Oil Moves Higher Again, Other Markets Steady before Key U.S. Data: Oil prices continued to move higher on Thursday but other markets checked up after Wednesday’s recovery and ahead of a key jobless claims update and PMI data in the U.S. At 7:30 a.m. CT, U.S. WTI had added another 17% overnight to $16 per barrel while Brent rose 8.5% to above $22 per barrel. Other markets were relatively quiet and little changed. Thursday’s schedule of events captures well the underlying dynamics behind ongoing economic tensions that have led to historic market volatility since the middle of February. The global economy has been devastated by the virus outbreak and lockdown measures implemented to slow its spread. The unprecedented shutdown has stoked fears of a deep recession, if not depression, forcing policymakers around the world to launch incredible levels of stimulus to keep their economies afloat.
PMIs and Policy Efforts Highlight Ongoing Push and Pull Between Hope and Despair: From the Asia-Pacific region, Australia’s preliminary composite PMI for April slumped again from 39.4 to 22.4, a record low. Japan’s preliminary April composite PMI fell again from 36.2 to 27.8, a record low. Australia’s central bank launched a quantitative easing program for the first time in March as it cut rates to zero and Japan’s PM Abe recently announced a stimulus package worth roughly $1 trillion. In Europe, the first estimate of the bloc’s composite PMI for April tumbled from 29.7 to 13.5, a record low. Led by weakness in their services sectors, composite PMIs for Germany and France fell just fewer than 20 points to 17.1 and 11.2, respectively. While leaders from the individual countries have announced state-specific stimulus efforts, leaders from each are gathering by video today to continue negotiations on a bloc-wide relief package that early reports indicate could be worth more than $2 trillion. In the U.K., the first look at April’s PMI showed the index slid to 12.9 from 36 in March. The U.K. government and Bank of England have unveiled a list of measures to mitigate the economic damage. Consistent with these themes, April PMIs for the U.S. are expected to be similarly weak later this morning and the House is expected to pass a bill for roughly $500 billion in new stimulus money.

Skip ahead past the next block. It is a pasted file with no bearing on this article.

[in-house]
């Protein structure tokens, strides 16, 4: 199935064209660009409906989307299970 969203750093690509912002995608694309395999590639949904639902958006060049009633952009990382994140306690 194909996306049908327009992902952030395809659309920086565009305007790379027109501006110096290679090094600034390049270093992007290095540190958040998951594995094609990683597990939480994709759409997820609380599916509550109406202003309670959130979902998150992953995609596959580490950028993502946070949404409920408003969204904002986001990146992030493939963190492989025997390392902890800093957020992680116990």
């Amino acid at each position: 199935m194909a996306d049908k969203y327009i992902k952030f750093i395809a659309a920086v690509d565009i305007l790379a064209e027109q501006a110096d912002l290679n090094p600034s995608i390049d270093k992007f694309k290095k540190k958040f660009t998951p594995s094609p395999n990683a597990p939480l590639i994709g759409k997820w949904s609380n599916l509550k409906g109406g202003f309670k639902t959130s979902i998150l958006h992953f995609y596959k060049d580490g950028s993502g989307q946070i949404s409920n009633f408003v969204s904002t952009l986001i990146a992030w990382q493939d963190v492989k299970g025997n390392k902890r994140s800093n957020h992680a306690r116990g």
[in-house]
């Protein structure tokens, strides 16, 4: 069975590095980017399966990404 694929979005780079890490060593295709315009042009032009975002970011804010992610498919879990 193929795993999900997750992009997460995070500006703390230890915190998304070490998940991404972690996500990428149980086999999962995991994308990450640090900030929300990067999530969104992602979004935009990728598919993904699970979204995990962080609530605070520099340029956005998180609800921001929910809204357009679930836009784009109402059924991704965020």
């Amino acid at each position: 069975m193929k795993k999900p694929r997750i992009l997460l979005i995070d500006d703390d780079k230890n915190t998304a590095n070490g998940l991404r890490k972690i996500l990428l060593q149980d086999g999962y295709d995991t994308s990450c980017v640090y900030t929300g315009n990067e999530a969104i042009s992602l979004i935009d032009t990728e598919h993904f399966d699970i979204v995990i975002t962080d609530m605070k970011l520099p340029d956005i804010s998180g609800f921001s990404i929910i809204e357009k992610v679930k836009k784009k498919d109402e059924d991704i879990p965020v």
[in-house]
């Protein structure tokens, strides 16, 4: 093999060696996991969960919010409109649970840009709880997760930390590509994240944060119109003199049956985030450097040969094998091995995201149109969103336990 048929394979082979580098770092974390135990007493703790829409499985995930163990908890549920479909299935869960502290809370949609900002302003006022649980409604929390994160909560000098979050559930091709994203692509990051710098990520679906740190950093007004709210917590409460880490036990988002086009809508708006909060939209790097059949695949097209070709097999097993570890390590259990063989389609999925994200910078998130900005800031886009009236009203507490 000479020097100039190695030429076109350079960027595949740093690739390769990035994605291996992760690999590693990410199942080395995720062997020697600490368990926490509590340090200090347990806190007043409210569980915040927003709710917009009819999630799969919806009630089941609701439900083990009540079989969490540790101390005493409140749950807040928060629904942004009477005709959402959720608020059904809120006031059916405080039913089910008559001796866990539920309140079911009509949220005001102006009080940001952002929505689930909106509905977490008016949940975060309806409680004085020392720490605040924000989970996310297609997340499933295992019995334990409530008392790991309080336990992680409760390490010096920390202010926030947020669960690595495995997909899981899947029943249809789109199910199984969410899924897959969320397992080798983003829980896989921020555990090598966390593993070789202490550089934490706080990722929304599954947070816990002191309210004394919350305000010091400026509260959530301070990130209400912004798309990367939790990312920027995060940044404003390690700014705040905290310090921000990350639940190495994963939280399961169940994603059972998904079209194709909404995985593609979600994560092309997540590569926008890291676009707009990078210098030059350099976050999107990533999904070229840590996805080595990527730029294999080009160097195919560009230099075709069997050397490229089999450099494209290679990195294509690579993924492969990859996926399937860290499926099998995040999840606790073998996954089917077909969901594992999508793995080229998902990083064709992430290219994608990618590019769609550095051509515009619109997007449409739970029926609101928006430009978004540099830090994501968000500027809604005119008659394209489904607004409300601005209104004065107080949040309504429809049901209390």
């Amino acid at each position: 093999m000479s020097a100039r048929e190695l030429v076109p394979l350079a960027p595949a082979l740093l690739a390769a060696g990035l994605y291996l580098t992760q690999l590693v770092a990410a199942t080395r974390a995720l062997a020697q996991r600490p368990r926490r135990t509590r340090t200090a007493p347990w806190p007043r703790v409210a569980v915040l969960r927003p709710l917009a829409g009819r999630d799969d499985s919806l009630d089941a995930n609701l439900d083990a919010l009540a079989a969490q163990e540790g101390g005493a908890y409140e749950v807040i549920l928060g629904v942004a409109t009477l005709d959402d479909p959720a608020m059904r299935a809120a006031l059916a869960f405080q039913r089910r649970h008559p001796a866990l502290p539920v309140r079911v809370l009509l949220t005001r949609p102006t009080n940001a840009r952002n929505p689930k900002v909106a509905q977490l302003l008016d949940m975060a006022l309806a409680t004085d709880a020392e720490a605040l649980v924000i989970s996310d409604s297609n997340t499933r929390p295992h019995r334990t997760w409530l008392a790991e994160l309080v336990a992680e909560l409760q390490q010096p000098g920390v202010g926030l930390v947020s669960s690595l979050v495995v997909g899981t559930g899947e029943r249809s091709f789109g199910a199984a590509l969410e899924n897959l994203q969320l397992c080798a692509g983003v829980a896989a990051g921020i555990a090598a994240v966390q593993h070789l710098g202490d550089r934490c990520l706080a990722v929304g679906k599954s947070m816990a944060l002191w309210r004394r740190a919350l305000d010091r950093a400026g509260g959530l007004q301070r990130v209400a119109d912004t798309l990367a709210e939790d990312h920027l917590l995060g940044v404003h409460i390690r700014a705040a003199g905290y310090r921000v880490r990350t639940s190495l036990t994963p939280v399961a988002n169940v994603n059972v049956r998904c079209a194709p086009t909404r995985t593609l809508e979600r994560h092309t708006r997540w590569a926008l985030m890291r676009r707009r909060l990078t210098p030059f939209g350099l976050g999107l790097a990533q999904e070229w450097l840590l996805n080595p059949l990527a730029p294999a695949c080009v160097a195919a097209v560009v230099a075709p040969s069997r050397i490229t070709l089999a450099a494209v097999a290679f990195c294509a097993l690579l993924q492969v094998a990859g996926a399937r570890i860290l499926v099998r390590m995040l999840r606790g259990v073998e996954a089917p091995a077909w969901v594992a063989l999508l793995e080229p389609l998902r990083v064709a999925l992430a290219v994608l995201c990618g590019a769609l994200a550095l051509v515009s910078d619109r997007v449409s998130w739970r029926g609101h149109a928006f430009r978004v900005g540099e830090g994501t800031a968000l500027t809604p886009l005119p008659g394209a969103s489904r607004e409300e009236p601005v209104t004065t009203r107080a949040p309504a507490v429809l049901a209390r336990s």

Numb Markets Relatively Little Changed Despite Record-Worst PMIs, Millions More Unemployed: In a typical environment, such economic figures would elicit wildly volatile market swings and an acute risk-off response. However, considering that the situation has now been unfolding for two months and already produced evidence of previously-unimaginable economic stops and moves in markets, investors has become somewhat numb to shockingly bad economic data. After those reports were released but before the U.S. jobless claims update, markets were relatively little changed. While yields were modestly lower across Europe, the 2-year and 10-year Treasury yields were unchanged at 7:20 a.m. CT. Europe’s Stoxx 600 and U.S. equity futures were essentially flat. After the update from the Department of Labor showed 4.4 million more Americans sought unemployment insurance last week, less than economists expected, Treasury yields edged up by less than 1 bp. At 7:40 a.m., the 2-year yield was trading at 0.22% with the 10-year yield at 0.63%.